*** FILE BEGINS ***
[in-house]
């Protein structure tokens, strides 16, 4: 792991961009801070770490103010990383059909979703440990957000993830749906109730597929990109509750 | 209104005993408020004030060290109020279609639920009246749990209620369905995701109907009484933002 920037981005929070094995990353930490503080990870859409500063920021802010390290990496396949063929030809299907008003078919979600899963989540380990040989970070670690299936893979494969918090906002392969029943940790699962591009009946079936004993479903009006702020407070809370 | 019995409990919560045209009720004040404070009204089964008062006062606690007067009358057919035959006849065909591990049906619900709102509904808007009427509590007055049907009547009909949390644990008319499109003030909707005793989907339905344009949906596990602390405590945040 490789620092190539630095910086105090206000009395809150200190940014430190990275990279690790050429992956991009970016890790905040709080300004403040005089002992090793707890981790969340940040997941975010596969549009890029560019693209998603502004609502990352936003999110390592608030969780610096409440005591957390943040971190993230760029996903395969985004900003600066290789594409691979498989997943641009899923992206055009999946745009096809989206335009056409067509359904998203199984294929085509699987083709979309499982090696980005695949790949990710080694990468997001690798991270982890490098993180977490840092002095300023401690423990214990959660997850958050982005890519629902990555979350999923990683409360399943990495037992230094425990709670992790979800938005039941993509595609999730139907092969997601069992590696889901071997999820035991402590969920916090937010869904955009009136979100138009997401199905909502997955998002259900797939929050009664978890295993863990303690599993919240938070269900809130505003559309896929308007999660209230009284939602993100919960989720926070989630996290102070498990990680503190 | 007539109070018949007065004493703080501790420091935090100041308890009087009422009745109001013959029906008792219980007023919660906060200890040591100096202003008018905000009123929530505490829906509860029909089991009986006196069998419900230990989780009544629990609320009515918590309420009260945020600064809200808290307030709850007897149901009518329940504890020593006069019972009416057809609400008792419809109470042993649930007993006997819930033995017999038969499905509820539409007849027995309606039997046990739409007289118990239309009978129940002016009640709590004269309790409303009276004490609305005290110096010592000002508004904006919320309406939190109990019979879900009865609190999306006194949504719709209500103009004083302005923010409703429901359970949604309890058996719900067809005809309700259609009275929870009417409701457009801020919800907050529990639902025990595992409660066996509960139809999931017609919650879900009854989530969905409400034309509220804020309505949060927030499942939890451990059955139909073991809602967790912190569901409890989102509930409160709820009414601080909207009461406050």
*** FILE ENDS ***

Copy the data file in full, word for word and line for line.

[in-house]
């Protein structure tokens, strides 16, 4: 792991961009801070770490103010990383059909979703440990957000993830749906109730597929990109509750 | 209104005993408020004030060290109020279609639920009246749990209620369905995701109907009484933002 920037981005929070094995990353930490503080990870859409500063920021802010390290990496396949063929030809299907008003078919979600899963989540380990040989970070670690299936893979494969918090906002392969029943940790699962591009009946079936004993479903009006702020407070809370 | 019995409990919560045209009720004040404070009204089964008062006062606690007067009358057919035959006849065909591990049906619900709102509904808007009427509590007055049907009547009909949390644990008319499109003030909707005793989907339905344009949906596990602390405590945040 490789620092190539630095910086105090206000009395809150200190940014430190990275990279690790050429992956991009970016890790905040709080300004403040005089002992090793707890981790969340940040997941975010596969549009890029560019693209998603502004609502990352936003999110390592608030969780610096409440005591957390943040971190993230760029996903395969985004900003600066290789594409691979498989997943641009899923992206055009999946745009096809989206335009056409067509359904998203199984294929085509699987083709979309499982090696980005695949790949990710080694990468997001690798991270982890490098993180977490840092002095300023401690423990214990959660997850958050982005890519629902990555979350999923990683409360399943990495037992230094425990709670992790979800938005039941993509595609999730139907092969997601069992590696889901071997999820035991402590969920916090937010869904955009009136979100138009997401199905909502997955998002259900797939929050009664978890295993863990303690599993919240938070269900809130505003559309896929308007999660209230009284939602993100919960989720926070989630996290102070498990990680503190 | 007539109070018949007065004493703080501790420091935090100041308890009087009422009745109001013959029906008792219980007023919660906060200890040591100096202003008018905000009123929530505490829906509860029909089991009986006196069998419900230990989780009544629990609320009515918590309420009260945020600064809200808290307030709850007897149901009518329940504890020593006069019972009416057809609400008792419809109470042993649930007993006997819930033995017999038969499905509820539409007849027995309606039997046990739409007289118990239309009978129940002016009640709590004269309790409303009276004490609305005290110096010592000002508004904006919320309406939190109990019979879900009865609190999306006194949504719709209500103009004083302005923010409703429901359970949604309890058996719900067809005809309700259609009275929870009417409701457009801020919800907050529990639902025990595992409660066996509960139809999931017609919650879900009854989530969905409400034309509220804020309505949060927030499942939890451990059955139909073991809602967790912190569901409890989102509930409160709820009414601080909207009461406050």